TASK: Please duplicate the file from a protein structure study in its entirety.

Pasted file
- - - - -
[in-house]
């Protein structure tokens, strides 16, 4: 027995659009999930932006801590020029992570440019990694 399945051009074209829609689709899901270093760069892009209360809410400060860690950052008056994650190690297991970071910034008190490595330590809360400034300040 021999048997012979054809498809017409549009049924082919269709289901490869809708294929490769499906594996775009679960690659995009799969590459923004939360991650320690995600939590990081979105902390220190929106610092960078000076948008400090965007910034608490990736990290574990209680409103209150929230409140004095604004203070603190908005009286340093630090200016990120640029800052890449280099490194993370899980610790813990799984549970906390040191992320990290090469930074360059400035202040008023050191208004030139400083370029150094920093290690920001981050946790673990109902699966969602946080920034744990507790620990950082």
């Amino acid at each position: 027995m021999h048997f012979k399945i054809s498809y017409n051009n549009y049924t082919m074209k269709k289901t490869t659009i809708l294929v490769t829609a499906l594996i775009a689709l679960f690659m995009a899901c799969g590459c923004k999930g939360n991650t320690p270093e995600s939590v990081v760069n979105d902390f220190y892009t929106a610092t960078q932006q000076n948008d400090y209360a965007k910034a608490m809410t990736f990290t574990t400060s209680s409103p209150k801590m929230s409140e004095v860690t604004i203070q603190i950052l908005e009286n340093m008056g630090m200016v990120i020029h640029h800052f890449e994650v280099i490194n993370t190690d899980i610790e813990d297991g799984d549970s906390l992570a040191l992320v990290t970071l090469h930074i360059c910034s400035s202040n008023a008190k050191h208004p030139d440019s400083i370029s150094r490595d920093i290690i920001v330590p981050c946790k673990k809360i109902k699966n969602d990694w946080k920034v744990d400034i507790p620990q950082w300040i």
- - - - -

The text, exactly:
[in-house]
């Protein structure tokens, strides 16, 4: 027995659009999930932006801590020029992570440019990694 399945051009074209829609689709899901270093760069892009209360809410400060860690950052008056994650190690297991970071910034008190490595330590809360400034300040 021999048997012979054809498809017409549009049924082919269709289901490869809708294929490769499906594996775009679960690659995009799969590459923004939360991650320690995600939590990081979105902390220190929106610092960078000076948008400090965007910034608490990736990290574990209680409103209150929230409140004095604004203070603190908005009286340093630090200016990120640029800052890449280099490194993370899980610790813990799984549970906390040191992320990290090469930074360059400035202040008023050191208004030139400083370029150094920093290690920001981050946790673990109902699966969602946080920034744990507790620990950082």
């Amino acid at each position: 027995m021999h048997f012979k399945i054809s498809y017409n051009n549009y049924t082919m074209k269709k289901t490869t659009i809708l294929v490769t829609a499906l594996i775009a689709l679960f690659m995009a899901c799969g590459c923004k999930g939360n991650t320690p270093e995600s939590v990081v760069n979105d902390f220190y892009t929106a610092t960078q932006q000076n948008d400090y209360a965007k910034a608490m809410t990736f990290t574990t400060s209680s409103p209150k801590m929230s409140e004095v860690t604004i203070q603190i950052l908005e009286n340093m008056g630090m200016v990120i020029h640029h800052f890449e994650v280099i490194n993370t190690d899980i610790e813990d297991g799984d549970s906390l992570a040191l992320v990290t970071l090469h930074i360059c910034s400035s202040n008023a008190k050191h208004p030139d440019s400083i370029s150094r490595d920093i290690i920001v330590p981050c946790k673990k809360i109902k699966n969602d990694w946080k920034v744990d400034i507790p620990q950082w300040i």